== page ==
Brent Crude and Nymex WTI Light Crude

Crude breakout: exercise caution

Nymex Light Crude broke resistance at $55/barrel, signaling the end of the narrow consolidation of the past few months. Some have heralded this as the end of the bear trend and start of a bull market.

Brent Crude and Nymex WTI Light Crude

If we examine the recent consolidation — shown here on June 2015 Light Crude futures — it is clear that it is broadening, with the second trough below the first, rather than rectangular. Peaks are likely to follow a similar pattern; so a higher peak does not necessarily mean a breakout. Broadening wedges tend to be unreliable reversal signals and I would wait for retracement that respects the new support level at $55 to confirm the breakout.

Nymex WTI Light Crude June 2015 Futures

Crude consolidates

Saudi Arabia bombs its neighbor Yemen. Another war in the Middle East and crude prices rally. Nymex Light Crude retreated above support at $45/barrel, testing $50, while Brent Crude found support at $54. The Saudis are obviously concerned about the success of Iranian-backed rebels in their close neighbor and are prepared to intervene militarily (Putin will probably send a telegram of support, attempting to draw a parallel although the situation in Ukraine is vastly different). Expect further consolidation between $45 and $55 for Nymex Light Crude. Supply continues to exceed demand and storage facilities are approaching capacity. The bear trend is likely to continue despite the current interruption.

Brent Crude and Nymex WTI Light Crude

Crude in contango

Nymex WTI Light Crude is testing resistance at $54/barrel, while Brent Crude is at $62/barrel. WTI above $54/barrel would signal a bear market rally, but is likely to leave the primary trend unaltered. Breach of support at $45/barrel would signal another decline.

Nymex WTI Light Crude and Brent Crude

The crude oil market is in contango, with spot prices lower than future prices, encouraging traders to store oil until prices rise. But Leslie Shaffer reports that oil storage is nearing full capacity:

“We’re going to see pretty fast inventory builds over the next few weeks,” Francisco Blanch, head of commodity research at Bank of America-Merrill Lynch, told CNBC Wednesday, noting that global supply is running around 1.4 million barrels a day above demand.

“If you run out of space, prices tend to react a lot more violently to adjust that supply and demand imbalance and that’s what we expect over the next few weeks,” he said, forecasting both WTI and Brent will fall toward $30 a barrel.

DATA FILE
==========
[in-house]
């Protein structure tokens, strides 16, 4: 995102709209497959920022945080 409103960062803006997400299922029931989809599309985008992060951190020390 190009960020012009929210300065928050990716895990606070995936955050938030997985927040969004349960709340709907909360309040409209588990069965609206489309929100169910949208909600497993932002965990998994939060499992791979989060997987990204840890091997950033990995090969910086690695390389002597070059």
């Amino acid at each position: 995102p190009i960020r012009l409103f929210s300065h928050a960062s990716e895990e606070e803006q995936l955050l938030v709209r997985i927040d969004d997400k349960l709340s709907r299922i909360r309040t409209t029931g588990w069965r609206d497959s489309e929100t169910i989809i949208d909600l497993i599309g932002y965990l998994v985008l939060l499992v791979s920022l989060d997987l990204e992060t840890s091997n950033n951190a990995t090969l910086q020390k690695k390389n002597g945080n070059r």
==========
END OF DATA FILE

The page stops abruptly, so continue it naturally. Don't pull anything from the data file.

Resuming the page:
Crude oil: A zero-sum game?

“The current fall in price does nothing to offset the squeeze on the total economy from rising costs,” Grantham writes. “It merely transfers massive amounts of income from one subgroup (oil producers) to another (oil consumers), in a largely zero-sum game….”[Business Insider]

The above quote from Jeremy Grantham made me do a double-take. His “largely zero-sum game” refers to the global playing field. Oil producers such as the Saudis, Russia, Venezuela, Nigeria and Iran will earn less per barrel, while oil consumers like China and the EU will gain an equivalent amount per barrel. More importantly, oil consumers will receive a substantial boost to their economies. The “zero-sum game” assumes that crude production will remain constant. But consumption is likely to rise significantly as plunging oil prices deliver more disposable income to consumers, providing a massive stimulus to local economies. That in turn will lead to increased production of crude oil. A win-win for producers and consumers.

The Nymex Light Crude monthly chart shows a breach of long-term support at $75/barrel. Brent crude is in a similar down-trend. Target for the (WTI) decline is $40/barrel*.

Nymex Crude

* Target calculation: 75 – ( 110 – 75 ) = 40

Plunging prices may slow the establishment of new wells, but existing wells are likely to continue pumping as long as the price per barrel of crude is higher than the marginal cost. Marginal costs ignore sunk (or fixed) costs like exploration and establishing a new well. They are merely the variable costs that would be saved — like wages and consumables — if production is halted. Marginal costs are far lower than the producers’ total cost and are not yet threatened.

As for the long-term viability of producers at lower prices, the following chart is worth repeating. Prior to the 2005 “China boom”, the ratio of crude prices to CPI oscillated between 0.1 and 0.2. Over the last few years it has soared to between 0.4 and 0.6. A fall back to 0.2 would harm new, marginal producers (i.e. US fracking) but should not affect core producers. Whether governments reliant on “oil-welfare” — like Russia, Iran and Venezuela — are sustainable is an entirely different matter.

Nymex Crude

Crude oil: A zero-sum game?

“The current fall in price does nothing to offset the squeeze on the total economy from rising costs,” Grantham writes. “It merely transfers massive amounts of income from one subgroup (oil producers) to another (oil consumers), in a largely zero-sum game….”[Business Insider]